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June 24, 2024

This Sarasota School of Architecture Home Is More Than Just Another Siesta Key Getaway

1224 Port Lane on Siesta Key is listed for $2.69 million.

It’s not historically designated, but any architecture nerd can see that almost 65 years later, this home remains an original ode to the midcentury modern architecture movement that put Sarasota on the map: the Sarasota School of Architecture. For its owner, a Sarasota native, it also came with nostalgic value. When she was looking, “it was 2009, and I wasn’t looking for a mid-century home specifically. But when I saw this, it reminded me of homes I saw in my childhood here,” she says.

The outdoor facade and entry.

Beyond Ralph Twitchell’s well-known name in the architecture world—he’s one of the fathers of the Sarasota School movement—the homeowner also knew about him because she went to Phillippi Shores Elementary School with his granddaughter. Located on .34 acres on Siesta Key, she bought the three-bedroom, two-bathroom home at 1224 Port Lane in 2009 for $675,000.

It has all the emblematic features you’d expect from a Twitchell home—all of which aimed to answer the question, “What’s the ideal Florida home?”

Built pre-air-conditioning, the home blends indoors and out with lots of glass. Overhangs provide shade and protection from the sun. The materials used—plate glass, jalousie windows, Ocala block, terrazzo and cypress—were state-of-the-art and quintessentially of the time and place. 

Entry hall

From the street, the home has a low-profile façade except for the large gated doors, which are painted red, hinting at an East Asian influence. True to its Sarasota School’s ethos, the interior is modest in size—just 1,656 square feet, a contrast to the sprawling new multi-level homes going up all over town.

Sarasota-based Ed Norman installed the pecky cypress.

But the exact dimensions are confusing thanks to ample outdoor living areas. Two separate structures—one of which is a guest quarter with separate entry—are divided by a breezeway.

Living area with a view of the pool.

Over the years, the homeowner made some respectful renovations, like adding pecky cypress to the interior ceilings. In fact, she got the ultimate go-ahead to do so. One of Twitchell’s granddaughters confirmed that “[Twitchell] would have loved it. You would have had his blessing.” 

The home includes a pool, dock and new seawall.

She also replaced missing jalousie windows, added landscape lighting and shellcrete—a type of decorative concrete that incorporates crushed shells—in the lanai, which builders used in those days.

Shared spaces are bright and dramatic, while the bedrooms are shady retreats.

When the homeowner first bought the property in 2009, the koi pond was filled in and used as a planter, but she converted it back to its original use. Over the years, the white and golden fish reproduced, and she added another koi pond. “I couldn’t give them away,” she says. Now retired and ready to embark on a new chapter in North Carolina, she says the new owner will inherit the ponds.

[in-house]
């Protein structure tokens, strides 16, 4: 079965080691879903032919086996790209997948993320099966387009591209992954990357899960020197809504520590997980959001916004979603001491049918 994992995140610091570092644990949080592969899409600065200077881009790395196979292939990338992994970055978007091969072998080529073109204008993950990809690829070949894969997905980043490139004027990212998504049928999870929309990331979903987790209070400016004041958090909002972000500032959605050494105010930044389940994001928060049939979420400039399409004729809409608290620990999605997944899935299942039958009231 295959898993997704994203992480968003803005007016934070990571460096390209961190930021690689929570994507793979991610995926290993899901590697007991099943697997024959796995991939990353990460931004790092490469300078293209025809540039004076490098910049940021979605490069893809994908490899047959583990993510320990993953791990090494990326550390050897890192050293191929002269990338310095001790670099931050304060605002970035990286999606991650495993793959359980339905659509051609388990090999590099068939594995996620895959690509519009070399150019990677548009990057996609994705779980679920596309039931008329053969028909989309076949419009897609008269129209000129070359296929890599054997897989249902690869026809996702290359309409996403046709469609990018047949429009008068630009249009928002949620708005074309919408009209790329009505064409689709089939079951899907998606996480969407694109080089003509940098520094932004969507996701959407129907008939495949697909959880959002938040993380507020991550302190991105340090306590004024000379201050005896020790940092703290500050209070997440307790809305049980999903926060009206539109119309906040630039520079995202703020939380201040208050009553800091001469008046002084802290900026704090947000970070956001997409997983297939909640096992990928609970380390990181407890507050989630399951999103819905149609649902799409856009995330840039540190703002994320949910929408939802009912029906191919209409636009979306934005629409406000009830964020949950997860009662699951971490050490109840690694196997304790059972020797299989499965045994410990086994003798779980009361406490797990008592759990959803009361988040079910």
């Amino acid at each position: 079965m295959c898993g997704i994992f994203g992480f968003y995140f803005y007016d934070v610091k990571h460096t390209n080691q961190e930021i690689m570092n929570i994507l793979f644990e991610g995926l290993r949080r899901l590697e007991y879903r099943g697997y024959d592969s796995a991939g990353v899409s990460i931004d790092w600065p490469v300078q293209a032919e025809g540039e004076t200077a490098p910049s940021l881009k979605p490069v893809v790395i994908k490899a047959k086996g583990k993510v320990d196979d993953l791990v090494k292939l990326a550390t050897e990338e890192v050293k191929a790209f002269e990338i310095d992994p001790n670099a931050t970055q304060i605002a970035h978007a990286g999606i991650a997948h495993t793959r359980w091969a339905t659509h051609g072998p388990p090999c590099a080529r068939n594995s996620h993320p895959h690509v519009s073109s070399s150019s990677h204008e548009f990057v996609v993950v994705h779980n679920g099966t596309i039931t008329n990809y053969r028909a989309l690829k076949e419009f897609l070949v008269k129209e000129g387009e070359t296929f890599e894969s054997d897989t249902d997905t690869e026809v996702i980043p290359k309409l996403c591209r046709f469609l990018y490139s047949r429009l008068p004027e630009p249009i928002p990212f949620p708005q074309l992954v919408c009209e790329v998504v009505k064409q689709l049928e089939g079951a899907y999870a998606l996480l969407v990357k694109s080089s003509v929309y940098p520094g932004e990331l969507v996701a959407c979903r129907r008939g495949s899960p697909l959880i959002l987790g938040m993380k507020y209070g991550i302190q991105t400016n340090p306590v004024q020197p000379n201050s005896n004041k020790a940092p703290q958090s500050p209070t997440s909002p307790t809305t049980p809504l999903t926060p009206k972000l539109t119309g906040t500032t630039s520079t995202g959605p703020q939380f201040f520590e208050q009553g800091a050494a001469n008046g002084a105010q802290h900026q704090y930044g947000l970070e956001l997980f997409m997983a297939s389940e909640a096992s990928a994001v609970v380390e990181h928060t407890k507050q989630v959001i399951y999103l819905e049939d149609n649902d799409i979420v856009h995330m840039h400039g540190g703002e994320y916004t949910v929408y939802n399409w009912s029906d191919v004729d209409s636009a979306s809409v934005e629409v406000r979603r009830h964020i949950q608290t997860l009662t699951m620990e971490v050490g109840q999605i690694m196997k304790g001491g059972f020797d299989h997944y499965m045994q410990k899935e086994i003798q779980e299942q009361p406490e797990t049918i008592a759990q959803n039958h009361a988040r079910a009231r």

The home has two stocked koi ponds.

Ample outdoor living areas blur inside and out.

She also added granite countertops and replaced kitchen cabinets with birch,  training an eye on the original blueprints, which she says reveal that the same material was used. Last year, the seawall was replaced, and there are 131 feet of seawall, a dock and a boat lift with views of Sarasota Bay. 


Floors were returned to their original glory when the tile and carpet were removed. “I’ve embraced patina,” she says. “You can see the patch marks where the carpet tacks were filled in but the advantage of being covered is it’s in great shape.”

The jalousie windows are period-specific.

As for the furniture and art, they’re negotiable with the sale of the home. But some things inherently belong to it: for example, a couple of Asian soapstone pieces, like a pagoda with a light in it and the Asian lions guarding the house. Two ceramic pieces on either side of the red gates, designed by D’ee Calvert, were commissioned to go with the house, as they describe the house itself. And over the dining table hangs an iconic George Nelson lamp, also original to the house.

The back of the home.

Twitchell’s career began in 1926 when he was the construction manager for John Ringling’s iconic Cá d’Zan. Throughout his career, he showcased his versatility by designing homes in various styles, including Mediterranean Revival and Florida Vernacular. However, it was his innovative approach to modernism that solidified his place in architectural history.

Despite many area Twitchell homes being demolished or remodeled beyond recognition, this one showcases his enduring vision in the face of bigger, footprints, higher ceilings and the latest hurricane codes.

Ocala block repeats in and outside of the home.

So far, listing agents Laurel and Michael James of Michael Saunders & Co. say the property has been attracting the right crowd—architecture aficionados looking to move into a historic gem.

And, they say, the price point has thus far been keeping developers with an eye on demolition and rebuilding at bay.

“It’s not just a waterfront home. It has a rarity that’s precious,” says Laurel James, who has a particular penchant for homes that embrace the outdoors this way. 

The canal

A separate building comes with a sauna.

Even though she’s moving out of state, “I would be so disappointed if this was knocked down because few homes look like this anymore,” the homeowner says. “I can’t force anyone to do something or not, but the goal is to market it to architecture aficionados vs. just another house on Siesta Key.” 

Interested? Contact Laurel James at (941) 350-9240 or Michael James at (941) 724-4034. Both with Michael Saunders & Co.

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